Our key takeaway: People connected to, or living near, oil, gas and mining sites, including local communities, are susceptible to security-related adverse human rights impacts. These impacts include gender-based violence perpetrated against women and girls, men and boys, and LGBTQI+ communities, with severe impacts on their mental and physical health and wellbeing. Underlying, and compounding, these abuses are systemic inequality, discrimination, and harmful stereotypes based on factors such as, gender, ethnicity, age, and religion. In today’s society, for instance, women from minority ethnic groups experience different types and levels of discrimination compared with men from the same group. Looking at how security-related human rights impacts materialises through this lens is called intersectionality; a term coined by Kimberlé Crenshaw in 1989. Adopting this lens is crucial for companies when developing and implementing human rights policies and processes to tackle identified issues because actions suitable for one group may not be suitable for another. Companies must also seek to embed this intersectional lens into corporate culture so that individuals feel safe to report incidences and seek the support they need.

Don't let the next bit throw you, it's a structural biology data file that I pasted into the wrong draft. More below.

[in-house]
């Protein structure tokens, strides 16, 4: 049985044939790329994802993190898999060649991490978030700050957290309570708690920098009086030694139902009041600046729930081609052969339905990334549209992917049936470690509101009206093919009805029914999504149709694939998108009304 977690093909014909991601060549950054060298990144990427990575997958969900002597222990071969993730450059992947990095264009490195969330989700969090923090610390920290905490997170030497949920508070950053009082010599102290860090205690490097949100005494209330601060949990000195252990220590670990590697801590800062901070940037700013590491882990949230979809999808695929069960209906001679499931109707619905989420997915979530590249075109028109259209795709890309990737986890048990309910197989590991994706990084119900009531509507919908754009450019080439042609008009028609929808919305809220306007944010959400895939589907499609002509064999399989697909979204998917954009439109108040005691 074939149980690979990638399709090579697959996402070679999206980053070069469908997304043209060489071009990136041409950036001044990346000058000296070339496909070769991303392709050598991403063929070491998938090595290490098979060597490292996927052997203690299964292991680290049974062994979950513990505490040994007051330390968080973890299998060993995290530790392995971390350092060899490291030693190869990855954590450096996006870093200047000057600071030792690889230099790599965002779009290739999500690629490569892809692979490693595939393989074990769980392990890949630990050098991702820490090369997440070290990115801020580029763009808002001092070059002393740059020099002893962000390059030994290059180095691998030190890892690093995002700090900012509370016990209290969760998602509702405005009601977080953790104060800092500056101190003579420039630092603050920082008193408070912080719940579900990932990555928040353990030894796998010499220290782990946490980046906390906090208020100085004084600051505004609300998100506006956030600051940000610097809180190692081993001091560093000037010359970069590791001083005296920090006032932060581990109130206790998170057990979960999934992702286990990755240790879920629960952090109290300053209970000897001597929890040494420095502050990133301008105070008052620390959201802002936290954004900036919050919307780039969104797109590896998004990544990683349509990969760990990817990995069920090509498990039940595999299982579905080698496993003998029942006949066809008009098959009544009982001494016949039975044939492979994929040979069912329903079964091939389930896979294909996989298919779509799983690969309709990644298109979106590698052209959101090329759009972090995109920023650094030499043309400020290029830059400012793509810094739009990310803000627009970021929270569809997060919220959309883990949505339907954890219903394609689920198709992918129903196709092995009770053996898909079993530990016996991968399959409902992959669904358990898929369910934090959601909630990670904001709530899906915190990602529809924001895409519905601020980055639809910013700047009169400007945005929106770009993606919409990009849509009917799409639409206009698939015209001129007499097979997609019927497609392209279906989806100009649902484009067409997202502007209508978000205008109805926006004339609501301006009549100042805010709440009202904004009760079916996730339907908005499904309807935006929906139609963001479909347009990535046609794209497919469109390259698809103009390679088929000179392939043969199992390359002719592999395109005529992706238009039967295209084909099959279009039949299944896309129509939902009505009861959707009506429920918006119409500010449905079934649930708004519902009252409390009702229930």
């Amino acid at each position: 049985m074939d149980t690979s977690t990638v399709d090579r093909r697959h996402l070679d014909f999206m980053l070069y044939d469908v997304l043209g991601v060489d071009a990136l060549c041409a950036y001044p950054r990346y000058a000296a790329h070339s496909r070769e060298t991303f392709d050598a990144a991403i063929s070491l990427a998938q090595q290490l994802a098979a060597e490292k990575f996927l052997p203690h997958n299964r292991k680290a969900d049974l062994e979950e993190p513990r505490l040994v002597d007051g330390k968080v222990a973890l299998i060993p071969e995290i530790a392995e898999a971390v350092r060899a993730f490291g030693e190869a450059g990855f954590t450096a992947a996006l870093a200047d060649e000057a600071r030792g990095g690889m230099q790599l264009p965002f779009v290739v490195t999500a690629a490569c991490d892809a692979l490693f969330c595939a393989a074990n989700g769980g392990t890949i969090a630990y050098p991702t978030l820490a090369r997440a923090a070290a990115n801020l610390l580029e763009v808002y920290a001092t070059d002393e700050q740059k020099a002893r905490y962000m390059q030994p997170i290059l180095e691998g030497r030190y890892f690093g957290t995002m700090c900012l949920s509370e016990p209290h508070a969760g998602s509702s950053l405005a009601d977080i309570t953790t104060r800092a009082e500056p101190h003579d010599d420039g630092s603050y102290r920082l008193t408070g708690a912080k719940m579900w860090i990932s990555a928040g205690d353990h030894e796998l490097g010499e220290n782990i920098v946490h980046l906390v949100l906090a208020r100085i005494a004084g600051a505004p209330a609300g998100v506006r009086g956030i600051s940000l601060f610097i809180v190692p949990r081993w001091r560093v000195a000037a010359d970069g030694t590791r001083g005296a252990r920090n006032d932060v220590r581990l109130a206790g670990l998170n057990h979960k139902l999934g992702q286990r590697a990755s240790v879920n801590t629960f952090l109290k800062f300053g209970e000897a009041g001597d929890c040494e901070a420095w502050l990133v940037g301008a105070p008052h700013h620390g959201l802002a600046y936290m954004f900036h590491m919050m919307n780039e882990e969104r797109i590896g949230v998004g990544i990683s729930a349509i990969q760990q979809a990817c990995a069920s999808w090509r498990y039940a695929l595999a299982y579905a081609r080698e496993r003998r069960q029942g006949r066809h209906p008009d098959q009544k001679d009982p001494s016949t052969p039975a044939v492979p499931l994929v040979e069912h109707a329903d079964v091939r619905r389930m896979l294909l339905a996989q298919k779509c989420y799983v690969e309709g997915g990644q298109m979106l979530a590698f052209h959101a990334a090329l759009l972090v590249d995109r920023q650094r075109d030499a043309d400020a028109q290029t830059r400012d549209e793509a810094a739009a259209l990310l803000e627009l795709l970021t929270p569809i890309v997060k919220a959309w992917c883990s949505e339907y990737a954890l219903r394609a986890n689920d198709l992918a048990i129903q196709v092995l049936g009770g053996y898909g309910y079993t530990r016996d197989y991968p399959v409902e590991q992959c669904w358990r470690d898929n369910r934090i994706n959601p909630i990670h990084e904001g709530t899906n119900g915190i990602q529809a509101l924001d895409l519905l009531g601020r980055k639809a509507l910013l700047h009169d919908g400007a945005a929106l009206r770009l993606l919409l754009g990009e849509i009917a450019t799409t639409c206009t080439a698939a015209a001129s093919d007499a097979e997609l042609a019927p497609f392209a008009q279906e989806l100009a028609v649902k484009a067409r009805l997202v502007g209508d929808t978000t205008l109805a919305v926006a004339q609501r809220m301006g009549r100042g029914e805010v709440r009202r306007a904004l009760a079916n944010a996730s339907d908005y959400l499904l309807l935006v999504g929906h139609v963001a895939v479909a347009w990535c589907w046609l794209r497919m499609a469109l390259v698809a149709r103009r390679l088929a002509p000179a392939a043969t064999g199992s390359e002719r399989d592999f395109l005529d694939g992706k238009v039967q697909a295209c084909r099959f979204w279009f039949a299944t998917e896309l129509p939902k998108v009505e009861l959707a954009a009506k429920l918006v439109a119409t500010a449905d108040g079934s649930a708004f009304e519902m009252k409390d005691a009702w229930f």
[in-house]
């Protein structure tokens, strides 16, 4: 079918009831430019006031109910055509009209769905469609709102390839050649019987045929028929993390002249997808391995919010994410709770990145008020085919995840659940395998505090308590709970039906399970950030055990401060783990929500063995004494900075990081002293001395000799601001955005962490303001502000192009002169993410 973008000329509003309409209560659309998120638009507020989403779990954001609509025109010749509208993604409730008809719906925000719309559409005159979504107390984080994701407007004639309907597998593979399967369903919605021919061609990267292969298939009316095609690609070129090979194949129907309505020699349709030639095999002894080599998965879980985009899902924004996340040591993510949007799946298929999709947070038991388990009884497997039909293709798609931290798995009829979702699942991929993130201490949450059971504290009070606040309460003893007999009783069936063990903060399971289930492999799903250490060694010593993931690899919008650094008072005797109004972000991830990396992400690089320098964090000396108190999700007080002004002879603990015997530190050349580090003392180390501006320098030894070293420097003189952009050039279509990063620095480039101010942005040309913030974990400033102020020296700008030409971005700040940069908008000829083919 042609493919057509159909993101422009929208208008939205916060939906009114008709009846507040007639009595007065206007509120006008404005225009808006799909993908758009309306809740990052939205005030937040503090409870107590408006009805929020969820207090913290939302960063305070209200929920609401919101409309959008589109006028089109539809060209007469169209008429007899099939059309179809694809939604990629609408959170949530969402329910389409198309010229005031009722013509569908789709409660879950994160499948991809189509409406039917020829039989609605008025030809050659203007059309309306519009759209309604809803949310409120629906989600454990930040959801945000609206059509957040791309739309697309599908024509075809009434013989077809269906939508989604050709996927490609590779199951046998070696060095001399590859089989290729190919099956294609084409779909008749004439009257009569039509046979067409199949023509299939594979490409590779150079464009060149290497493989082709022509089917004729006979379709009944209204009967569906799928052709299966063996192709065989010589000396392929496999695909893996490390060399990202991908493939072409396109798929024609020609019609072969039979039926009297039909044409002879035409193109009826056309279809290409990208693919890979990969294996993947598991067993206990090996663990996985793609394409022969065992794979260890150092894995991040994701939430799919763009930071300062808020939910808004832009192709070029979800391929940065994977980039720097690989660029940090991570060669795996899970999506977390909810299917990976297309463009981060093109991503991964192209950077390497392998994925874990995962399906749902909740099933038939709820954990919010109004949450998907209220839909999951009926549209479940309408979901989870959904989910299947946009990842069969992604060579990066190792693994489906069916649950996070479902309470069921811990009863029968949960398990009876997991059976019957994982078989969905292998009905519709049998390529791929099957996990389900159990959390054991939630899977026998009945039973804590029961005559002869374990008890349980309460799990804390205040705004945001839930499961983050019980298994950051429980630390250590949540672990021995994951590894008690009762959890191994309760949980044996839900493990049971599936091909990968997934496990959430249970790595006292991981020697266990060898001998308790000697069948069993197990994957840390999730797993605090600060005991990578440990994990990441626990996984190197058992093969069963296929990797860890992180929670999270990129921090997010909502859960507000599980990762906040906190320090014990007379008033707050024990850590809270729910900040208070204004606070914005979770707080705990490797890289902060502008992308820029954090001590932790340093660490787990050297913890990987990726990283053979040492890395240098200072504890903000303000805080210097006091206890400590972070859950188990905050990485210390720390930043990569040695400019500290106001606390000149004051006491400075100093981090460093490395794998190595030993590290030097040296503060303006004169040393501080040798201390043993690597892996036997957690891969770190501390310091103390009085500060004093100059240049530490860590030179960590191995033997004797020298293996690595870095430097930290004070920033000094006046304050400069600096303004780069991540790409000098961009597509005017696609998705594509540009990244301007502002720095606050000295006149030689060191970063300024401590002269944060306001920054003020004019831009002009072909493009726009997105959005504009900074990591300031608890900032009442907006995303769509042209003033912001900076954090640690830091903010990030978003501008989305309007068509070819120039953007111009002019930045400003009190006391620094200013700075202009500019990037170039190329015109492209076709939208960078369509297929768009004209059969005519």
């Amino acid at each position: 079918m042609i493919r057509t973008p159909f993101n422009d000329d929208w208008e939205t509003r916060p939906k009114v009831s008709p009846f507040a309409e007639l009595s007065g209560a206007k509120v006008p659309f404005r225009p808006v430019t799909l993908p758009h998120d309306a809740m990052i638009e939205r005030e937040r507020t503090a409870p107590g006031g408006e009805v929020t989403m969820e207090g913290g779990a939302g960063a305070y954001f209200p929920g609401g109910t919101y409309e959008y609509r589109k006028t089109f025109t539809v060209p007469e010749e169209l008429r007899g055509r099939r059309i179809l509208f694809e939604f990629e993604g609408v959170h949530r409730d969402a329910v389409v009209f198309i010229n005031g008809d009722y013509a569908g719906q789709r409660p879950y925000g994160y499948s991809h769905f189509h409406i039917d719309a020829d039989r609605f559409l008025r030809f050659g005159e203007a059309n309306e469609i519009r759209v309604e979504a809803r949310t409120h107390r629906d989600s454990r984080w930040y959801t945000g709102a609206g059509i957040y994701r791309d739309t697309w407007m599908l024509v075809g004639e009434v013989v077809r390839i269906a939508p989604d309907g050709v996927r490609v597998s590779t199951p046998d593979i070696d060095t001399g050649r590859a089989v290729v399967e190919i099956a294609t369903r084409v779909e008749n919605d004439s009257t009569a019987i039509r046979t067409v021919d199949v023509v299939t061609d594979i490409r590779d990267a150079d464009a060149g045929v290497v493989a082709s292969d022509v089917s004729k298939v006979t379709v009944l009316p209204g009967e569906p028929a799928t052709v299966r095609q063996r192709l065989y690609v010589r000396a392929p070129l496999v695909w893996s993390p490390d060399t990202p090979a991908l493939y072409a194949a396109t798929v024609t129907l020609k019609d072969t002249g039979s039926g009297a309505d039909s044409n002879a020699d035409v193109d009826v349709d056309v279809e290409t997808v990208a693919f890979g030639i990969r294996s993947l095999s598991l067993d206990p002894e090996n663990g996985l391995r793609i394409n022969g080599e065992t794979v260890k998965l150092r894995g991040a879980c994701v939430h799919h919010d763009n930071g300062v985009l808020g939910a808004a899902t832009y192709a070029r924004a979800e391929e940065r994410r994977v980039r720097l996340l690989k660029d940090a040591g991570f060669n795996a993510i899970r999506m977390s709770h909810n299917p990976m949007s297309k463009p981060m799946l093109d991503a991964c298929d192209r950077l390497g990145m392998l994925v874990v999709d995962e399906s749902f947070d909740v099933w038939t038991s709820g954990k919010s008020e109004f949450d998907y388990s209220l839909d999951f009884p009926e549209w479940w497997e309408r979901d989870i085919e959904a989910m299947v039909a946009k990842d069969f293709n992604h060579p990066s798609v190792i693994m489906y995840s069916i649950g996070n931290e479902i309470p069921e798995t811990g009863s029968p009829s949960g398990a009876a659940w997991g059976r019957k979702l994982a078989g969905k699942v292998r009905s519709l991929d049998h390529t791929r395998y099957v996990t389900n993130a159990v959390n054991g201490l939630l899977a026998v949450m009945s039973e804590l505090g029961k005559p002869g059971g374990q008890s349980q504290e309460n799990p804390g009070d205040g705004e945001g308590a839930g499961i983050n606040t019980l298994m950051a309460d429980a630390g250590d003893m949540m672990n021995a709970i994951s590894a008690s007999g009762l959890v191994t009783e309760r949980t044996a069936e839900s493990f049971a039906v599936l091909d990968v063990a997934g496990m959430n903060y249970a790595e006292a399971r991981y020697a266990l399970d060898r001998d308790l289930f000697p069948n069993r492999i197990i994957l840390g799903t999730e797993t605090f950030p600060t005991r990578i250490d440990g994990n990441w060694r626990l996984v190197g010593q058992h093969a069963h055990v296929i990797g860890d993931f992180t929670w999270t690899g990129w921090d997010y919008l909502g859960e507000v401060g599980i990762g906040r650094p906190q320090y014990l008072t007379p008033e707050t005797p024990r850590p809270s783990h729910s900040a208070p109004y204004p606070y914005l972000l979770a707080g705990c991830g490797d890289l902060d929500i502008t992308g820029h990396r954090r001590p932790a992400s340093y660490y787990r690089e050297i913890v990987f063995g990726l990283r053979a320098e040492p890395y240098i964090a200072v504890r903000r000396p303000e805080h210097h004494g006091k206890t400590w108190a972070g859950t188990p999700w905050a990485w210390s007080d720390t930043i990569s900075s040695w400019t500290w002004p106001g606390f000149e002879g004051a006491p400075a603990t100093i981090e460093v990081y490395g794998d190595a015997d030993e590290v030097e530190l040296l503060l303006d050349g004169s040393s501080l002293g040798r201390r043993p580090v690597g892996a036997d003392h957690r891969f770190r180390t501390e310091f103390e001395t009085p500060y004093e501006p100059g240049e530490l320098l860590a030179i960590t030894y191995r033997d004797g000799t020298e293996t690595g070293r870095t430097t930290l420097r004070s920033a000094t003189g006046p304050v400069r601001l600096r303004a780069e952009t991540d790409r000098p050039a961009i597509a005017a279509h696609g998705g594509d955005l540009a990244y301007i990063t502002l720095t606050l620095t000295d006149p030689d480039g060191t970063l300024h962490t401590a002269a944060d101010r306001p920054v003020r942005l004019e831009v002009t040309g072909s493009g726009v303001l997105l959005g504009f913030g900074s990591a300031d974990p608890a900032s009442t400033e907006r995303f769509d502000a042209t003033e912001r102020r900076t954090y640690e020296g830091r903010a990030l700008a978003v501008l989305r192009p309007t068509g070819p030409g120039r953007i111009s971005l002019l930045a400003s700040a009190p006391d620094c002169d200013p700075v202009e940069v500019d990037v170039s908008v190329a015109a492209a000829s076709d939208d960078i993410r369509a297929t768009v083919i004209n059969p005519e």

The Voluntary Principles on Security and Human Rights (VPs) published IGT Companion Tool: Operationalizing the Voluntary Principles through the Lens of Protecting and Respecting the Unique Needs and Rights of Women and Other Disadvantaged Groups (October 2023):